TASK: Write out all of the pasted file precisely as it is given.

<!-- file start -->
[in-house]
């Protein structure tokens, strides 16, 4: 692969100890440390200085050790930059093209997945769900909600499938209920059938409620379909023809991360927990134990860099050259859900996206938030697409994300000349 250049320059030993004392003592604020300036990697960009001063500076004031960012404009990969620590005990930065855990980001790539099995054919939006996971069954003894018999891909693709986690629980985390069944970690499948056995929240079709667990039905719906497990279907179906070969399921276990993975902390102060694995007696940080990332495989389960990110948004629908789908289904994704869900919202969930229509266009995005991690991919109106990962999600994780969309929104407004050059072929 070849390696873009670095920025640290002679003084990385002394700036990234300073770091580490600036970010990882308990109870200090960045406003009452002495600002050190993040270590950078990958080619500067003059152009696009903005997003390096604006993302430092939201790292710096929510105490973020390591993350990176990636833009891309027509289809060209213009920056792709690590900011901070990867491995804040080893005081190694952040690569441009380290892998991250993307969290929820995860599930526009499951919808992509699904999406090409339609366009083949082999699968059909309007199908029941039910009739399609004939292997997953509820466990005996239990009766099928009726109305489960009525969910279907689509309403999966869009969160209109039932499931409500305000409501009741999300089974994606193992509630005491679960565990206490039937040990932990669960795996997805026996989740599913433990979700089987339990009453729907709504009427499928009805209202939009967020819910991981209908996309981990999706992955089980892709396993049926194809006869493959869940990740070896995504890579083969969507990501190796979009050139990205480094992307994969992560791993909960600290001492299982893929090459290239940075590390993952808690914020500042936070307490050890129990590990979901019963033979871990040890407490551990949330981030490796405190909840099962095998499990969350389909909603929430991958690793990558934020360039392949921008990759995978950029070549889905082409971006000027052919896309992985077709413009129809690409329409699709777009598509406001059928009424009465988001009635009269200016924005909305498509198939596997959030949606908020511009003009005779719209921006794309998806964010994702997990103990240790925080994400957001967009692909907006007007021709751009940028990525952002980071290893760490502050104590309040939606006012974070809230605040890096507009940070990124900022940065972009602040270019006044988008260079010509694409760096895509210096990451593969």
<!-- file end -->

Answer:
[in-house]
């Protein structure tokens, strides 16, 4: 692969100890440390200085050790930059093209997945769900909600499938209920059938409620379909023809991360927990134990860099050259859900996206938030697409994300000349 250049320059030993004392003592604020300036990697960009001063500076004031960012404009990969620590005990930065855990980001790539099995054919939006996971069954003894018999891909693709986690629980985390069944970690499948056995929240079709667990039905719906497990279907179906070969399921276990993975902390102060694995007696940080990332495989389960990110948004629908789908289904994704869900919202969930229509266009995005991690991919109106990962999600994780969309929104407004050059072929 070849390696873009670095920025640290002679003084990385002394700036990234300073770091580490600036970010990882308990109870200090960045406003009452002495600002050190993040270590950078990958080619500067003059152009696009903005997003390096604006993302430092939201790292710096929510105490973020390591993350990176990636833009891309027509289809060209213009920056792709690590900011901070990867491995804040080893005081190694952040690569441009380290892998991250993307969290929820995860599930526009499951919808992509699904999406090409339609366009083949082999699968059909309007199908029941039910009739399609004939292997997953509820466990005996239990009766099928009726109305489960009525969910279907689509309403999966869009969160209109039932499931409500305000409501009741999300089974994606193992509630005491679960565990206490039937040990932990669960795996997805026996989740599913433990979700089987339990009453729907709504009427499928009805209202939009967020819910991981209908996309981990999706992955089980892709396993049926194809006869493959869940990740070896995504890579083969969507990501190796979009050139990205480094992307994969992560791993909960600290001492299982893929090459290239940075590390993952808690914020500042936070307490050890129990590990979901019963033979871990040890407490551990949330981030490796405190909840099962095998499990969350389909909603929430991958690793990558934020360039392949921008990759995978950029070549889905082409971006000027052919896309992985077709413009129809690409329409699709777009598509406001059928009424009465988001009635009269200016924005909305498509198939596997959030949606908020511009003009005779719209921006794309998806964010994702997990103990240790925080994400957001967009692909907006007007021709751009940028990525952002980071290893760490502050104590309040939606006012974070809230605040890096507009940070990124900022940065972009602040270019006044988008260079010509694409760096895509210096990451593969």